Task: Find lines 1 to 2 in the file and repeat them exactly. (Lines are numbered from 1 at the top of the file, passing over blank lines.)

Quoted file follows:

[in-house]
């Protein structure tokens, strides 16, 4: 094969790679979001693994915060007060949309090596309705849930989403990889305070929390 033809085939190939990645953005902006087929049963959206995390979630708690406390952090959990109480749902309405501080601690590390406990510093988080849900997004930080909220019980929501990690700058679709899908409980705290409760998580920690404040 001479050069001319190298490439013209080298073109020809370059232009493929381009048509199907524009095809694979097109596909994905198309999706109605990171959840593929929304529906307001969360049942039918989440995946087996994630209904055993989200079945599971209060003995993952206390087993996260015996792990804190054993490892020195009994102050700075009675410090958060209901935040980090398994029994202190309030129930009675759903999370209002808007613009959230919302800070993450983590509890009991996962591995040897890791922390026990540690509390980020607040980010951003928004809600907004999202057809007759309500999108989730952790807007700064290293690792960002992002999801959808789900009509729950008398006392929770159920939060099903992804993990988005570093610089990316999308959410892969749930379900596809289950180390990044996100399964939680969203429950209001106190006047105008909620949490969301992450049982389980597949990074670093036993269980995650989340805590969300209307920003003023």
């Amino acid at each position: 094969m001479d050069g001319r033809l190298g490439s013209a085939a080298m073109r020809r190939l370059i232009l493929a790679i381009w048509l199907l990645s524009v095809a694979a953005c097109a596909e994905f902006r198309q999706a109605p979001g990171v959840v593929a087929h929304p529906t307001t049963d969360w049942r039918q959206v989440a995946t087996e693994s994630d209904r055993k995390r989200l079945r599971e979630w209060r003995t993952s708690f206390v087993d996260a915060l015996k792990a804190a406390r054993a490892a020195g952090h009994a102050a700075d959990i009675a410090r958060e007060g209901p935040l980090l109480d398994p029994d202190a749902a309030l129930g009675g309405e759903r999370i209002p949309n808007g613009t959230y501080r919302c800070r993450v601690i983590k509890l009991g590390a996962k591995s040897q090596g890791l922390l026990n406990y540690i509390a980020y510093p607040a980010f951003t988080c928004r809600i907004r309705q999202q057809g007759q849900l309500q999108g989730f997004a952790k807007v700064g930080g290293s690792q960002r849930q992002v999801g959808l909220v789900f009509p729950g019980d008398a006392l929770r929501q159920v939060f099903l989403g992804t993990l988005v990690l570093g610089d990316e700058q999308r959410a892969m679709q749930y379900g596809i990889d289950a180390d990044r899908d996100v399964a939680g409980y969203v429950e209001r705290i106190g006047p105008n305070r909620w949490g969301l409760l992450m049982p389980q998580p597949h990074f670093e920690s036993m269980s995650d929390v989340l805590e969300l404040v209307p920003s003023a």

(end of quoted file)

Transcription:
[in-house]
């Protein structure tokens, strides 16, 4: 094969790679979001693994915060007060949309090596309705849930989403990889305070929390 033809085939190939990645953005902006087929049963959206995390979630708690406390952090959990109480749902309405501080601690590390406990510093988080849900997004930080909220019980929501990690700058679709899908409980705290409760998580920690404040 001479050069001319190298490439013209080298073109020809370059232009493929381009048509199907524009095809694979097109596909994905198309999706109605990171959840593929929304529906307001969360049942039918989440995946087996994630209904055993989200079945599971209060003995993952206390087993996260015996792990804190054993490892020195009994102050700075009675410090958060209901935040980090398994029994202190309030129930009675759903999370209002808007613009959230919302800070993450983590509890009991996962591995040897890791922390026990540690509390980020607040980010951003928004809600907004999202057809007759309500999108989730952790807007700064290293690792960002992002999801959808789900009509729950008398006392929770159920939060099903992804993990988005570093610089990316999308959410892969749930379900596809289950180390990044996100399964939680969203429950209001106190006047105008909620949490969301992450049982389980597949990074670093036993269980995650989340805590969300209307920003003023």